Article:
Recently, Liberty men's basketball head coach Ritchie McKay sat down with Chris Lang of the Lynchburg News & Advance, discussing a variety of topics in a 25-minute interview session. During the chat, McKay covered a variety of topics, including recruiting, installing the pack-line defense, offensive strategy and non-conference scheduling.
Below are a few excerpts of the Q&A session:
N&A: Now that you've had a little time to settle in, how has the reception been for you on campus, coming back after six years at Virginia?
RM: "It's been all positive. I think Liberty is such a unique place because of the mission of the university and because of the unbelievable type of person who comes here. It's certainly not perfect. But it's forgiving. There's just a spirit here that's different than most campuses. I've been greeted with all kinds of positive feedback and acceptance. I'm really flattered by that, pleased with that. Even some faculty and former coaches that I've worked with have come by or reached out via email or sent a note. It's been a real blessing. It feels like I'm coming back home. Even though we were only in Lynchburg for two years, it feels like home."
N&A: When you first came from New Mexico in 2007, you probably didn't have a ton of recruiting ties to the East Coast. How much more are you in tune with that scene after having spent eight years working in the state of Virginia?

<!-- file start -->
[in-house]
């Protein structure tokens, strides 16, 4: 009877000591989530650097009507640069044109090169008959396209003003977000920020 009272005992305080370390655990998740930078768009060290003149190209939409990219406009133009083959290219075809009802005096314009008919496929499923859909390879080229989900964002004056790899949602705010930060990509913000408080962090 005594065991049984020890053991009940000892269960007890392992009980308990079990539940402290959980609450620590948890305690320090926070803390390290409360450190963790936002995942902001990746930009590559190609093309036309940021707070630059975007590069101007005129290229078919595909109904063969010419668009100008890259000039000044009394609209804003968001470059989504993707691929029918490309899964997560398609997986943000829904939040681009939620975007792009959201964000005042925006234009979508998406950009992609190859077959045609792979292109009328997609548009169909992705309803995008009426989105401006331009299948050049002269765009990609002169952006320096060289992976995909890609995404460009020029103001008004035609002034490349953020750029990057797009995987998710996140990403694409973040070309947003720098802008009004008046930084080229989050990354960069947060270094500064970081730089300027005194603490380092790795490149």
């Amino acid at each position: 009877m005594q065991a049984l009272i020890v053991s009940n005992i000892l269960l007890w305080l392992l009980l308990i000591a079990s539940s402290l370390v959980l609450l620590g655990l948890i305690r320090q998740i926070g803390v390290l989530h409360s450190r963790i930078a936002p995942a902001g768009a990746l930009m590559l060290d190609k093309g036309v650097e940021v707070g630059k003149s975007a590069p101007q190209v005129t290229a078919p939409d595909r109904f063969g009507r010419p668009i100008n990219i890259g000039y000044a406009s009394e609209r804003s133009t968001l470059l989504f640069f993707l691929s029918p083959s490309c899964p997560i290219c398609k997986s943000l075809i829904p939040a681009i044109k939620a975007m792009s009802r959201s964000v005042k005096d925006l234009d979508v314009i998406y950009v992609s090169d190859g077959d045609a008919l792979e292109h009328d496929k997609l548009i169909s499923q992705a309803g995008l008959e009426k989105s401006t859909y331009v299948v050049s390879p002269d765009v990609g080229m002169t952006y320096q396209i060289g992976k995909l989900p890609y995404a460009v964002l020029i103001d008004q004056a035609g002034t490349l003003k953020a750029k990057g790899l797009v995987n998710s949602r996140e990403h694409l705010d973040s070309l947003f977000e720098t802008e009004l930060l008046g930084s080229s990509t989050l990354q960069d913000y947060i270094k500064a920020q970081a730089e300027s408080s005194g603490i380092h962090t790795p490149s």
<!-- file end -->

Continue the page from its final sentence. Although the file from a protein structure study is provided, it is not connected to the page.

RM: "Relative to where we were when we were first at UVa, we'd make some calls, and we had — to be quite honest — some indifference. They didn't know who Tony Bennett was, and our program was 31-31 after the first two years. But once we started to win, Tone became such a national name that everyone came to practice. You wouldn't believe the amount of high school and even college coaches who wanted to know about our system both offensively and defensively. I think that maybe warranted some credibility, and because of that, I think we have a decent relationship with some coaches on the Eastern seaboard.
"I think Liberty is a place where you can recruit a student-athlete from all over. But obviously the closer you get to home, the better. Most of them get homesick at some time during their tenure, especially when they're freshmen. They can just drive back and feel good about Mom and Dad and home cooking and getting their laundry done. But sometimes when you're way out West, it's hard to get home, and it can be lonely. So yeah, we'll recruit nationally, but we want to do a great job in the state and in the region."
To read the entire interview click here.
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